The Dubai mall, next to Burj Khalifa, is the place to be! Absolutely monumental in scale, the spaces are so large that even the most bizarre ceiling fixtures seem to fit right in!

The Dubai mall, next to Burj Khalifa, is the place to be! Absolutely monumental in scale, the spaces are so large that even the most bizarre ceiling fixtures seem to fit right in!

Another ornate ceiling

Another ornate ceiling…

...and the space below it!

…and the space below it!

At every juncture, we miss the children, and become kids ourselves!

At every juncture, we miss the children, and become kids ourselves!

The curtain of water inside the Dubai Mall

The curtain of water inside the Dubai Mall

The dancing fountains outside are infamous. Every half-hour, they dance to a different tune, ranging from Western classic to Arabic to pop, against the backdrop of the dazzling and slender Burj Khalifa. It's pretty spectacular.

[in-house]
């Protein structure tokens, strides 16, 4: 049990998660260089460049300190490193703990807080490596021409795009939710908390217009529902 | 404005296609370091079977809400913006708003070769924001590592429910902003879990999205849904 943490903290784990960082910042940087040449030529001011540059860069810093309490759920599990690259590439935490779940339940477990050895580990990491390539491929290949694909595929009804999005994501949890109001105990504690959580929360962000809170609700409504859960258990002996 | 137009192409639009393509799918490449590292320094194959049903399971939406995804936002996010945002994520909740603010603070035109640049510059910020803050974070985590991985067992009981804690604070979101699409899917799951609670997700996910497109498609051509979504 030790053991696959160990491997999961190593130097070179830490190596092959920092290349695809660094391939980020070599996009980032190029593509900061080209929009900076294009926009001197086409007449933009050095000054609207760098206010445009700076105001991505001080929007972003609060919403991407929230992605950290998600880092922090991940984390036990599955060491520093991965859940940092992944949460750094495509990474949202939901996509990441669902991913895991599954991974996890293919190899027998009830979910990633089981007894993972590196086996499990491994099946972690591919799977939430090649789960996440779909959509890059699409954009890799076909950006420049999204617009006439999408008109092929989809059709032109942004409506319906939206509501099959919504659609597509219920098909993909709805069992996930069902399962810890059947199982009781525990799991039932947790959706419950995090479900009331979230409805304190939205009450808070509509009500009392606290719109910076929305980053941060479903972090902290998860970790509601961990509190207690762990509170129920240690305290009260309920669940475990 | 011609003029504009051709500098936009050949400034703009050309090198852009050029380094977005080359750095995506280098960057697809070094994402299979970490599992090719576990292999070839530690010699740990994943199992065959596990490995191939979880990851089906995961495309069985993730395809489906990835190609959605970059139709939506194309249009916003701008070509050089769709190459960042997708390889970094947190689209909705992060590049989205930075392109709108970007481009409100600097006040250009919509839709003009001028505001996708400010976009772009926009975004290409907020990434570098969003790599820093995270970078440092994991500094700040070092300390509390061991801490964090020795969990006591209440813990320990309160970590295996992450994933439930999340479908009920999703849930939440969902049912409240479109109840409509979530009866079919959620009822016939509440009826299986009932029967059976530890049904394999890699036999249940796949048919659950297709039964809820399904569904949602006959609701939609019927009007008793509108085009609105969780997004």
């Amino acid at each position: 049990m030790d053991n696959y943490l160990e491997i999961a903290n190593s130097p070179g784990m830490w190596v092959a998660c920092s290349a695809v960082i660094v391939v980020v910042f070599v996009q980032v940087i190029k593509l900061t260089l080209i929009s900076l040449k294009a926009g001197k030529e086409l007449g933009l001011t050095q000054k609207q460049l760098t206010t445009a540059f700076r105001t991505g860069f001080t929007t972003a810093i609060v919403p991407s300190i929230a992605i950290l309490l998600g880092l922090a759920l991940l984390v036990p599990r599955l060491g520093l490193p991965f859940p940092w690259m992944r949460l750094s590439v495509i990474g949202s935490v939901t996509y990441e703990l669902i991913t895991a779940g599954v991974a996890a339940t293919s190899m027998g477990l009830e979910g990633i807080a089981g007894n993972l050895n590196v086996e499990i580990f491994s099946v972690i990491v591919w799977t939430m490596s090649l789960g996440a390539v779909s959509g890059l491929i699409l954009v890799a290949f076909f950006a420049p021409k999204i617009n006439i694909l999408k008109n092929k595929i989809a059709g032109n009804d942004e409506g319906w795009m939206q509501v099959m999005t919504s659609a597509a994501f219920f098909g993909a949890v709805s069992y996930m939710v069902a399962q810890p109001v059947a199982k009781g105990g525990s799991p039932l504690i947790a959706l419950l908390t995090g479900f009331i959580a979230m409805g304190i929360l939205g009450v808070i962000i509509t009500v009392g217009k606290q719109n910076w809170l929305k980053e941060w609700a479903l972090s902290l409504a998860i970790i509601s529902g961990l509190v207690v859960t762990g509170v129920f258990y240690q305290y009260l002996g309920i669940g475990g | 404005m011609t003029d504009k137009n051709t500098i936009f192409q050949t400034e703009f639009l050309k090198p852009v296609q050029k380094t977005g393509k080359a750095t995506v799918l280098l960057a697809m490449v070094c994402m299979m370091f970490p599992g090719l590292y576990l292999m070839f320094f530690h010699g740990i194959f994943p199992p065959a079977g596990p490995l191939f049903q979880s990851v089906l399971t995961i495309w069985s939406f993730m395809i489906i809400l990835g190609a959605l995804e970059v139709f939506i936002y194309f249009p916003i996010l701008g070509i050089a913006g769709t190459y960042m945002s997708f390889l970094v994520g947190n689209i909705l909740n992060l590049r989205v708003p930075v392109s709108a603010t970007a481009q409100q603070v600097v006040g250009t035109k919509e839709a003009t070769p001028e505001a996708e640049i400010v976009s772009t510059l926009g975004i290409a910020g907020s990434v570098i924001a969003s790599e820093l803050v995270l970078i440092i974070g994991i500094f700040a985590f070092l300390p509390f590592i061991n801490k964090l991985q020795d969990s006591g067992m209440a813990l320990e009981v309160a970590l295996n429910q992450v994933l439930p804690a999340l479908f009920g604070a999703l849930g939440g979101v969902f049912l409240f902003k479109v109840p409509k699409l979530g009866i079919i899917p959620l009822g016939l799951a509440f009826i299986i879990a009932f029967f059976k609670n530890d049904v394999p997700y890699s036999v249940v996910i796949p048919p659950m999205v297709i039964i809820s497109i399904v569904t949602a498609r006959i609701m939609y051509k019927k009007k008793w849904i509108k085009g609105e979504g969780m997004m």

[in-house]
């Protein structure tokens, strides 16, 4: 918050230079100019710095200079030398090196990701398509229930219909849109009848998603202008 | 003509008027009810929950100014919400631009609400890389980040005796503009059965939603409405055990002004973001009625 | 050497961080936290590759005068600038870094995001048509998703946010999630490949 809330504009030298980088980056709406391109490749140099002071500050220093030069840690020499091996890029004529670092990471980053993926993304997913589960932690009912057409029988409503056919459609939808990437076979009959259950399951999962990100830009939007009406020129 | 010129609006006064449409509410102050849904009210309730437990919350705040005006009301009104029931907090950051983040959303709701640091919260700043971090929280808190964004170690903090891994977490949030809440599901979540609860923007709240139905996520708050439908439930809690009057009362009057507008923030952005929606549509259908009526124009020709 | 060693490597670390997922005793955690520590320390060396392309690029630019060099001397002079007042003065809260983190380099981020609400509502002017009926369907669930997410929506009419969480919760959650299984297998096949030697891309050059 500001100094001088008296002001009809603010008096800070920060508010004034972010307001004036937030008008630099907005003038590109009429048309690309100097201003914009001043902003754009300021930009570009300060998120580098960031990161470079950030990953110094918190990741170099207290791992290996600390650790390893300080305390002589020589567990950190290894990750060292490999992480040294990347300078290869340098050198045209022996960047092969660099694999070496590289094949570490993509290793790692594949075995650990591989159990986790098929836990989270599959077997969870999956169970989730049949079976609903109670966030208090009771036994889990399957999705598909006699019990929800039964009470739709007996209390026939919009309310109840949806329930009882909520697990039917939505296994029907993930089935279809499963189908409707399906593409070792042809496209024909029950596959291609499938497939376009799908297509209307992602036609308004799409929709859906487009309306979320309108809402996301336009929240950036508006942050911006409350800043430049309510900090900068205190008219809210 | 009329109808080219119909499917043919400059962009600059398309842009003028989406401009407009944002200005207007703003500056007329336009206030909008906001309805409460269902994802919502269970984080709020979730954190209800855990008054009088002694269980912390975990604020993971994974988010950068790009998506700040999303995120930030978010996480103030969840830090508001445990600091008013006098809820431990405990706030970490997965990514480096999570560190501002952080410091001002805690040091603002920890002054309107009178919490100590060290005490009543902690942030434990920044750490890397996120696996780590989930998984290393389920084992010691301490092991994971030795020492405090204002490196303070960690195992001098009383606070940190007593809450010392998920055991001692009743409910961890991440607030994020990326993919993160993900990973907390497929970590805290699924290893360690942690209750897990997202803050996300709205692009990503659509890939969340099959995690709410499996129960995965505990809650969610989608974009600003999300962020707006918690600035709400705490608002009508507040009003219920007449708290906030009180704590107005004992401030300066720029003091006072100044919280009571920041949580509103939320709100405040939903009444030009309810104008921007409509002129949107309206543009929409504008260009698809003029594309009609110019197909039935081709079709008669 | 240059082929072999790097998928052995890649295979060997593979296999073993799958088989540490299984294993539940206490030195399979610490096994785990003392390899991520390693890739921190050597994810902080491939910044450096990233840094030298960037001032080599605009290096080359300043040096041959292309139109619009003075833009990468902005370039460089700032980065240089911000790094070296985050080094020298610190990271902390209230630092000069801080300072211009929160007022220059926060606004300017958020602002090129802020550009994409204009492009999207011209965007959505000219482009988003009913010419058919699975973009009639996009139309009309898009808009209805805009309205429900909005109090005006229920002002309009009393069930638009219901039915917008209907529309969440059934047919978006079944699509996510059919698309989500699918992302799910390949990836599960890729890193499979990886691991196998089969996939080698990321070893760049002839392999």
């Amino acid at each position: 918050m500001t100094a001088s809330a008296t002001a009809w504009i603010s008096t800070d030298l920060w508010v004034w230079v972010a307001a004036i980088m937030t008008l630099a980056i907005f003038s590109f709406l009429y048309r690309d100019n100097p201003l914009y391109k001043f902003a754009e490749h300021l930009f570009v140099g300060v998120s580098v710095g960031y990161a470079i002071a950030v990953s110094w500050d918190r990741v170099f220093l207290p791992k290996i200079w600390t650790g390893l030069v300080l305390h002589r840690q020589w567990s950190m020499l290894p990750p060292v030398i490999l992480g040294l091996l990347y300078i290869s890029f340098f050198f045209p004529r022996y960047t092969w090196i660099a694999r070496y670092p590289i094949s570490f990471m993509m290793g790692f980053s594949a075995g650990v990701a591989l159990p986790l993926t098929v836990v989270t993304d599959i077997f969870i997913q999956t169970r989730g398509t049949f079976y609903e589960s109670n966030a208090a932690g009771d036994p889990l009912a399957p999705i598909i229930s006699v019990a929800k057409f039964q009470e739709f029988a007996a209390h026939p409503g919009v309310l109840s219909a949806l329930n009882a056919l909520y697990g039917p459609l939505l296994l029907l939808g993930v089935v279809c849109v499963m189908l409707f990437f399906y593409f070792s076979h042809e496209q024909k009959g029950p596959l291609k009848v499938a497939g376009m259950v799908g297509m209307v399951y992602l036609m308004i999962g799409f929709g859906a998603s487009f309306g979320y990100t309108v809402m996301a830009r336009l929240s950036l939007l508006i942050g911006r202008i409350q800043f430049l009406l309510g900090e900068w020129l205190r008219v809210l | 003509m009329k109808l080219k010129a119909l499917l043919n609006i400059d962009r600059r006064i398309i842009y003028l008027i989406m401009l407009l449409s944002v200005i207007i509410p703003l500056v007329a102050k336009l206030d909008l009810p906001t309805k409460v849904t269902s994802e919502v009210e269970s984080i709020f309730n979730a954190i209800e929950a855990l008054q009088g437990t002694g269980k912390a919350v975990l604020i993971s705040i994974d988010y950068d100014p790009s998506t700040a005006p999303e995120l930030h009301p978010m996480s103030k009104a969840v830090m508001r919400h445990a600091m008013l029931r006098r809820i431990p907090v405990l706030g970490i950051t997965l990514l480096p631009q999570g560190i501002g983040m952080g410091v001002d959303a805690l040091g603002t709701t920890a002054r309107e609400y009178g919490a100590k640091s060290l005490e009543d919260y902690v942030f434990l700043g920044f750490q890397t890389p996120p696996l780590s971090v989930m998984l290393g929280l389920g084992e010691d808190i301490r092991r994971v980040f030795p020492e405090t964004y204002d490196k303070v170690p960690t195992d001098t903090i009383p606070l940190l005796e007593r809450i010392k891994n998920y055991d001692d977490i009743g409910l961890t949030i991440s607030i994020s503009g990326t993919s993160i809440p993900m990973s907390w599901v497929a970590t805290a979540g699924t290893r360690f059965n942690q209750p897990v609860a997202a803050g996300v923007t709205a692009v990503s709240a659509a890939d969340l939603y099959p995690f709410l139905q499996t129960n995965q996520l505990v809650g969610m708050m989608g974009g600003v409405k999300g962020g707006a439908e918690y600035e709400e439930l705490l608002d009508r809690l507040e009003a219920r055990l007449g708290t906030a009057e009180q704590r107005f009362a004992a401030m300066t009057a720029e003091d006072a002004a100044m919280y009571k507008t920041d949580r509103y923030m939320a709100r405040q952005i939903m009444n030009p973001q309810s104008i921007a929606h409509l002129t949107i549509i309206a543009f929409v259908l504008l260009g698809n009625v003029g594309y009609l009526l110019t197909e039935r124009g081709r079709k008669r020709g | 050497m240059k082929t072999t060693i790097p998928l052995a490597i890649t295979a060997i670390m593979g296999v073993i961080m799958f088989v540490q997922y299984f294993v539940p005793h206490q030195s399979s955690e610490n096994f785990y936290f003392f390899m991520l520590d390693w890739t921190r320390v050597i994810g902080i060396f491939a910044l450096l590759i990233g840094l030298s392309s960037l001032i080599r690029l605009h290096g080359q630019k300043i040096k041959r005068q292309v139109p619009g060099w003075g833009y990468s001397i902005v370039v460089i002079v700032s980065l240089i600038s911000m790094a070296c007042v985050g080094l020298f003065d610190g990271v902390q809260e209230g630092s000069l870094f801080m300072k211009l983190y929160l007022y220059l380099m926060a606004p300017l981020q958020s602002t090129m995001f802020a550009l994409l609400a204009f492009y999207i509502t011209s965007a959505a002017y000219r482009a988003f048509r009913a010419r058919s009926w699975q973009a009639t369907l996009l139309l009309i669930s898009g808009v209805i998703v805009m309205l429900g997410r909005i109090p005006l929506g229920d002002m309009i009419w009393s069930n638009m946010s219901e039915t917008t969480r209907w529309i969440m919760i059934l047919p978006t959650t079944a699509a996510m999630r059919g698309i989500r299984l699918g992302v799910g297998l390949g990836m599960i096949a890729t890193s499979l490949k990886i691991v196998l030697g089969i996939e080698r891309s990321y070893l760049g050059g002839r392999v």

The dancing fountains outside are infamous. Every half-hour, they dance to a different tune, ranging from Western classic to Arabic to pop, against the backdrop of the dazzling and slender Burj Khalifa. It’s pretty spectacular.

A sporty weekend [2]: Kids do Raahgiri on cycles

After a taste of the Raahgiri experience last Sunday [read about that here], the kids weren’t giving anybody any choice. In fact, the word had spread as it is wont to among the young ones and we had a larger group now. Udai was enthused about the idea of cycling around the Raahgiri route this time and I was requested to figure out the logistics. However, on Sunday morning, we were looking at a very flat front wheel and I was scurrying around in my head for a way to handle this. Our neighbor and friend Deepak came to my rescue, offering an adult’s bicycle from his home, but over and above that ensuring Udai test rode it at home before we loaded it on.